The first Lunar game on Sega CD pretty much came out of nowhere and blew away almost everybody who played it. People had been waiting for an RPG on Sega CD for a while and although RPG fans would have been satisfied with any “average” RPG on the system, what they got instead was an instant classic that garnered a very devoted fan following. Obviously, the fact that Lunar was one of the first RPG to feature anime cut-scenes, voices and a CD quality soundtrack (Ys Book 1 & 2 was the first) really helped to make the game an experience that you couldn’t forget.
After playing RPGs on the NES, Master System, Genesis and Super NES, RPG fans were accustomed to the low quality RPG soundtracks that relied on very limited sound chips of the systems. Although a lot of RPGs featured quality composition, they were obviously limited by the technology available at the time. Then came Lunar: The Silver Star on Sega CD. The difference in sound quality was obvious and the advantage of the CD format was clearly felt by audiophiles. If sound quality was the only thing that Lunar had going, people would have easily forgotten about that after a while but thankfully for us Lunar also had great composition thanks to Noriyuki Iwadare.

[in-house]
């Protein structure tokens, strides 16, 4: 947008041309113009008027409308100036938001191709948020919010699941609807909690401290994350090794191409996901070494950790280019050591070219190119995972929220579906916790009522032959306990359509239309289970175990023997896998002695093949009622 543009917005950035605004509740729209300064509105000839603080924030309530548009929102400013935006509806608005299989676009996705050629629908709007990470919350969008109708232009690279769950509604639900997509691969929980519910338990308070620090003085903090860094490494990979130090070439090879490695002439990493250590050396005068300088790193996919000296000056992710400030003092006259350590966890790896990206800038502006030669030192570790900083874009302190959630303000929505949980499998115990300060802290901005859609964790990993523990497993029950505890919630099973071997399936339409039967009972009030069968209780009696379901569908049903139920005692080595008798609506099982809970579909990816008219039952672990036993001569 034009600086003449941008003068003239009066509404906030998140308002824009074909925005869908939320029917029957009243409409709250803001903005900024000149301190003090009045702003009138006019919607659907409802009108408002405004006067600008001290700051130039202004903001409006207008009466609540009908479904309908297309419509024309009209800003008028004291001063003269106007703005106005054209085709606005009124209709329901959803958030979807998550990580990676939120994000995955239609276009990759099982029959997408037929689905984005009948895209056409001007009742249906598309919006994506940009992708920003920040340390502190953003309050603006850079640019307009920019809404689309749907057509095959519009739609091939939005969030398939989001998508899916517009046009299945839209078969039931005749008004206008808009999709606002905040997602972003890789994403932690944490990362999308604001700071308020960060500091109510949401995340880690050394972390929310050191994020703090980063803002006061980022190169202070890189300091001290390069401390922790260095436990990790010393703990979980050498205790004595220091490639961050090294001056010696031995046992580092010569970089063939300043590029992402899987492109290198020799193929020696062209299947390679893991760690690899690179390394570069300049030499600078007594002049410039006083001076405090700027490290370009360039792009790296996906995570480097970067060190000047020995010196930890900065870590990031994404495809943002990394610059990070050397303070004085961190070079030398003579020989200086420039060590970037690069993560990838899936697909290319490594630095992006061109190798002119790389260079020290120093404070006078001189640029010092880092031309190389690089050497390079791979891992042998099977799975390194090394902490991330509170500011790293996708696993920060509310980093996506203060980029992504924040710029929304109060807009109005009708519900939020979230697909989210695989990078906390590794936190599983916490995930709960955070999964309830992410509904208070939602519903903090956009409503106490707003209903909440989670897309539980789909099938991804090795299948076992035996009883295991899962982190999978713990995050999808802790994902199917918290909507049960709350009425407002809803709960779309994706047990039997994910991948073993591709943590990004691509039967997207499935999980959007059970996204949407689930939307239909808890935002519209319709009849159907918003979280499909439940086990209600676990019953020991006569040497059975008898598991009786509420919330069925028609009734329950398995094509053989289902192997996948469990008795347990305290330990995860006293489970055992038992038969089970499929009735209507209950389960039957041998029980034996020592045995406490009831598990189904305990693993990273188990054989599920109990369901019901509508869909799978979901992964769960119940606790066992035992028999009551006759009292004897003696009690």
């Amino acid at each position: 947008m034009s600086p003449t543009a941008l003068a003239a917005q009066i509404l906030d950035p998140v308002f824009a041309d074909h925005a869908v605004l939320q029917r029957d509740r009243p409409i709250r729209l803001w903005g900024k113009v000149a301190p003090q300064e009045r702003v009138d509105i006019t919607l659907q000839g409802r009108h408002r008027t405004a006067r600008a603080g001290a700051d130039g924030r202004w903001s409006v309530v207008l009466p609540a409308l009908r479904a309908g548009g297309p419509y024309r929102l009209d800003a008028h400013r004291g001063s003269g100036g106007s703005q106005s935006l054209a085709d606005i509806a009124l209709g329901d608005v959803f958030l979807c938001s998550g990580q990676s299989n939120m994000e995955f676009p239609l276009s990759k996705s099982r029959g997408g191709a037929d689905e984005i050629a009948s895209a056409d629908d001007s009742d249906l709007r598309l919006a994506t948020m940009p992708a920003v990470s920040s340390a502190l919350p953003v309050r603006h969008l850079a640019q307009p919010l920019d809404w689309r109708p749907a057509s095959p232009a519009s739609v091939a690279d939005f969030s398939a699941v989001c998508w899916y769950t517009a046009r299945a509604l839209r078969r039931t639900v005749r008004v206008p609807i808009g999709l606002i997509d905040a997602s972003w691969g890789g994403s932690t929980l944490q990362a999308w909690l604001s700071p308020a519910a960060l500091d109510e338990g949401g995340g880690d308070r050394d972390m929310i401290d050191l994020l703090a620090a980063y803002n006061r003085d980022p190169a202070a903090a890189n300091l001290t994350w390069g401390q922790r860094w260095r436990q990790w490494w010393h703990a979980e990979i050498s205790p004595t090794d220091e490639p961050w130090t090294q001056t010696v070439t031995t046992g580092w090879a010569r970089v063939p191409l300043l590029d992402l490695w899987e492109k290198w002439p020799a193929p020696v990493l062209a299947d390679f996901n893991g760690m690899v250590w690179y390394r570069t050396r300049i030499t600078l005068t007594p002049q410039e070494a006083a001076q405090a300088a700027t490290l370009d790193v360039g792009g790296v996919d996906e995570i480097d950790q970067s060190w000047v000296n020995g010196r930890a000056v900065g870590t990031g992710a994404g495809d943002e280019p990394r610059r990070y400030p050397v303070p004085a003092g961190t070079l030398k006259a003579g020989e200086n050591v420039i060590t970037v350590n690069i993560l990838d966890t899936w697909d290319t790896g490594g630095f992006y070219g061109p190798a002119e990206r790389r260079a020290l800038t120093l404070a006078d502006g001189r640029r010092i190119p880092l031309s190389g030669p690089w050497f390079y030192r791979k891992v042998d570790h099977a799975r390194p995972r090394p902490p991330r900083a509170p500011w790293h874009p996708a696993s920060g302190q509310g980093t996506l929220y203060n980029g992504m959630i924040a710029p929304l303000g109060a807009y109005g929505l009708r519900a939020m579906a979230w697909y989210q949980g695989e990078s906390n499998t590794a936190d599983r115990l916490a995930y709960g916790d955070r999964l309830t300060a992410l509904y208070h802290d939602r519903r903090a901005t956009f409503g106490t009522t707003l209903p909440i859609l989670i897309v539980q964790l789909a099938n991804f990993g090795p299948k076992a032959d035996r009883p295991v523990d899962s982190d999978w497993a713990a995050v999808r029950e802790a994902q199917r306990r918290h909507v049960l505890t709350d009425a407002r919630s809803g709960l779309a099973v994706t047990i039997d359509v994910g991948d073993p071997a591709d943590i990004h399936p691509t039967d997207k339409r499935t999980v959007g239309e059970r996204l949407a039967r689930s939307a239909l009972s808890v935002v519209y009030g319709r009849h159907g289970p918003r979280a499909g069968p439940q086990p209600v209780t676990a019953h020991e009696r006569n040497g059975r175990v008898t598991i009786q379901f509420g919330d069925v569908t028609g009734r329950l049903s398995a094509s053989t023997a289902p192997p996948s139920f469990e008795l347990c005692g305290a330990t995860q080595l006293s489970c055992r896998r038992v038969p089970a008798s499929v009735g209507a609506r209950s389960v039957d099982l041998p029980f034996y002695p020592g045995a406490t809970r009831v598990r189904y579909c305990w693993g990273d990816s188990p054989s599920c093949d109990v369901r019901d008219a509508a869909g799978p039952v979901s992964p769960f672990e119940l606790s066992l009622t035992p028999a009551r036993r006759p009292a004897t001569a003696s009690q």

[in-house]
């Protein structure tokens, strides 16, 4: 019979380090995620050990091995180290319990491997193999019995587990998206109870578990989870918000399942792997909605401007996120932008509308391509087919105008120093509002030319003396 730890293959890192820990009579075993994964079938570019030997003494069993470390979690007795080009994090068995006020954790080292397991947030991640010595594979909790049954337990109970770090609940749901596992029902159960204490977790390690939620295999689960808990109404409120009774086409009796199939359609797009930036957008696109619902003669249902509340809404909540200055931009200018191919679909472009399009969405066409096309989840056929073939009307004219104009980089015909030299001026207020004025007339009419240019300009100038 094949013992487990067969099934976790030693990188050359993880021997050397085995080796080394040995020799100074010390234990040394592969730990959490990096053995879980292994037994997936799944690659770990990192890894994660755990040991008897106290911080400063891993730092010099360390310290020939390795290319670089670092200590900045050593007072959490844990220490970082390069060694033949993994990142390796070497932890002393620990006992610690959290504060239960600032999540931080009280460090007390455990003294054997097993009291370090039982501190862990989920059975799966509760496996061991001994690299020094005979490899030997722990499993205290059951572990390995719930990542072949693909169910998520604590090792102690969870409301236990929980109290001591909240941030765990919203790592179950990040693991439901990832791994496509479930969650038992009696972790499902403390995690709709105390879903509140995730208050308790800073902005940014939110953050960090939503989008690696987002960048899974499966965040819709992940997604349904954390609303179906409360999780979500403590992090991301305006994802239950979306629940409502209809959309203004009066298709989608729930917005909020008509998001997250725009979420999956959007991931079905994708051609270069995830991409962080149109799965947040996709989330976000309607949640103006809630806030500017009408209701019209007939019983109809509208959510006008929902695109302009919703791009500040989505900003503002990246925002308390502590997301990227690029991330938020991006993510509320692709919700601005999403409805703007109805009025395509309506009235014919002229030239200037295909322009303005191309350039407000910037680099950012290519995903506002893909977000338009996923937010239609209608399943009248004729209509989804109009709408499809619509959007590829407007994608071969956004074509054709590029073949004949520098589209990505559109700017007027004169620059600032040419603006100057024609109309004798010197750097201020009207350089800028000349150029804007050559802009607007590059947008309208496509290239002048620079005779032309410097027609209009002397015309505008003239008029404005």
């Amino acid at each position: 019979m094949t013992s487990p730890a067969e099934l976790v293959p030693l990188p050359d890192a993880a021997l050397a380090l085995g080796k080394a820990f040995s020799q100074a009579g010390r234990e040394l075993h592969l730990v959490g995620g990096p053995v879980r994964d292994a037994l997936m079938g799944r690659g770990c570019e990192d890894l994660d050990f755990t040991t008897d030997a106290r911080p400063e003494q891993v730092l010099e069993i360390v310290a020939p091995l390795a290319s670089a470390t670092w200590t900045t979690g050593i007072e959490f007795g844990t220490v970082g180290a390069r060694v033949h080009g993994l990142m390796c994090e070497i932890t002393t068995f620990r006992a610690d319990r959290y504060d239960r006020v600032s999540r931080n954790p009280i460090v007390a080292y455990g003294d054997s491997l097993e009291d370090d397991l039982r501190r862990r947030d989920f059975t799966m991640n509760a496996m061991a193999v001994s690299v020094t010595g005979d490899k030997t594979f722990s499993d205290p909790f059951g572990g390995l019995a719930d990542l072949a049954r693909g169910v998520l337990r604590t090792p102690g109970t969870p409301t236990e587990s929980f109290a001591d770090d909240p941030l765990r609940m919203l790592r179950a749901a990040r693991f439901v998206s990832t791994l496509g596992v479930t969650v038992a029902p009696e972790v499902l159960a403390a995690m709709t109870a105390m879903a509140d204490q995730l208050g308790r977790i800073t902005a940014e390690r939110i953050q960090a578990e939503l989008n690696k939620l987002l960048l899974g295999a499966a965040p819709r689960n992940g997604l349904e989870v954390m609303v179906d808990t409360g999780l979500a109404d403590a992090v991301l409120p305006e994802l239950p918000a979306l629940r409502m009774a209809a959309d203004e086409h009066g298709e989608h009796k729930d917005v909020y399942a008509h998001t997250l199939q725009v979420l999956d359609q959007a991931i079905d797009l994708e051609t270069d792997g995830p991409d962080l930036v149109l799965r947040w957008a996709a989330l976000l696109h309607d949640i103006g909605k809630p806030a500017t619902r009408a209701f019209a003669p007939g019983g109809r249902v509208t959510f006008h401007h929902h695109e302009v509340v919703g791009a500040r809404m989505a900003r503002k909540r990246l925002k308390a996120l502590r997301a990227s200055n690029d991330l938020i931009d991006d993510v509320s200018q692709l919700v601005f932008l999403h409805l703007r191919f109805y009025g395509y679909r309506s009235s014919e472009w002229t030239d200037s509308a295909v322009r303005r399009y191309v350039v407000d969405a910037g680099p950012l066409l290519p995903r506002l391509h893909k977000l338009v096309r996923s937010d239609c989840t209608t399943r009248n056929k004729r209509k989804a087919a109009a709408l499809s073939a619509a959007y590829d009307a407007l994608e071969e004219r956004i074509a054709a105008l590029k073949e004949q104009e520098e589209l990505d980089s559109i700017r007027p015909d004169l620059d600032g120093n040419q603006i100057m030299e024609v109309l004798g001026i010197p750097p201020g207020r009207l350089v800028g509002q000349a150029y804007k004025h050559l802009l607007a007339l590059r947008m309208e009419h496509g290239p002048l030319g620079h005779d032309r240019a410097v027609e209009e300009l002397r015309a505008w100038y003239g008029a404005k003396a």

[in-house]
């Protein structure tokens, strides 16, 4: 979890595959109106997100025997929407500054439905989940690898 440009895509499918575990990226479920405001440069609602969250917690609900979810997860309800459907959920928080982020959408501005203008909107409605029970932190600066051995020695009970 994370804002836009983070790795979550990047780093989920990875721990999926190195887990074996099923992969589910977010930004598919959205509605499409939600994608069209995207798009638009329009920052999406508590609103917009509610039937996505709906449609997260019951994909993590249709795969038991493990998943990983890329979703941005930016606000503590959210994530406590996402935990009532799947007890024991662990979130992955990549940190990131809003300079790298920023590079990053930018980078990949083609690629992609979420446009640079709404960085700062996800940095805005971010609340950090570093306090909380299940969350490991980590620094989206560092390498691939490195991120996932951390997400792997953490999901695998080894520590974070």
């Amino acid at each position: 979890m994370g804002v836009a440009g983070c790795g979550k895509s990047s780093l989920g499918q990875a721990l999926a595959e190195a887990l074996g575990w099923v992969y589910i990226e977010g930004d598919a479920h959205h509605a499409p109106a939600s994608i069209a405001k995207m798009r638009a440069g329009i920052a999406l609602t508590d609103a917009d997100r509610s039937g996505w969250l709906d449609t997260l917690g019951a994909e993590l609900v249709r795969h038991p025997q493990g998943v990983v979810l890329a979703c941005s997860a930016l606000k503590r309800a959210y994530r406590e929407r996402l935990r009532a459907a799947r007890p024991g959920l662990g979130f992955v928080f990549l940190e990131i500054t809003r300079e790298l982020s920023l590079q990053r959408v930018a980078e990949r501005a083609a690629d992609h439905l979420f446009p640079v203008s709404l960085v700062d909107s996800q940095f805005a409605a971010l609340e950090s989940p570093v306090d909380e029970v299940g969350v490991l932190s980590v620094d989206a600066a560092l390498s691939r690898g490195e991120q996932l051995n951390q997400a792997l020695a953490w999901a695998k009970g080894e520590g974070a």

It’s difficult for me to try to explain why Lunar‘s soundtrack is so good and what makes it better than the average RPG. It’s difficult to explain… there’s just something special about it, an indescribable quality that you only see in certain games. Iwadare is an expert at making the gamer “feel” the music. As I said, it’s hard to explain but most people who have played the game know what I’m talking about. There are still many people who believe that Lunar: The Silver Star‘s soundtrack is better than the “remake” that appeared later on Saturn and PlayStation. Personally, I agree with that somewhat. I think the mistake is that the PlayStation remake ended up going back to “sound chip music” instead of CD quality music and Iwadare made all new composition for that remake that, while being good on the composition side, seriously lacked in sound quality (it sounded like it was made with a cheap Sanyo keyboard).
This original game soundtrack is only composed of 15 tracks, which obviously makes people think that not all songs are included on this CD. However, that is not the case as almost each track on the CD is a medley of many songs from the game. For instance, track 7 actually contains the first Overworld theme, the Battle theme, the Dragon’s Cave theme and the song that plays when you meet the White Dragon. The actual OST starts at Track 5 and ends at Track 13. All of the songs are identical to what can be found in the actual game. The first song on the soundtrack is an extended version of the game’s Intro song while the second track (“Saga of the Silver Star”) is an arranged medley of various songs from the game. From there, you find 2 original songs based on Lunar‘s soundtrack. The CD finishes off with 2 karaoke versions (no vocals) of the 2 vocal tracks from the CD.
This is definitely a great soundtrack for any fans of the original Lunar on Sega CD. However, it is impossible to obtain unless you find it somewhere on eBay or something. The next best thing is to find a copy of the original game on Sega CD because all of the game’s songs are actually music tracks on the game CD so you can listen to the soundtrack in a regular CD player.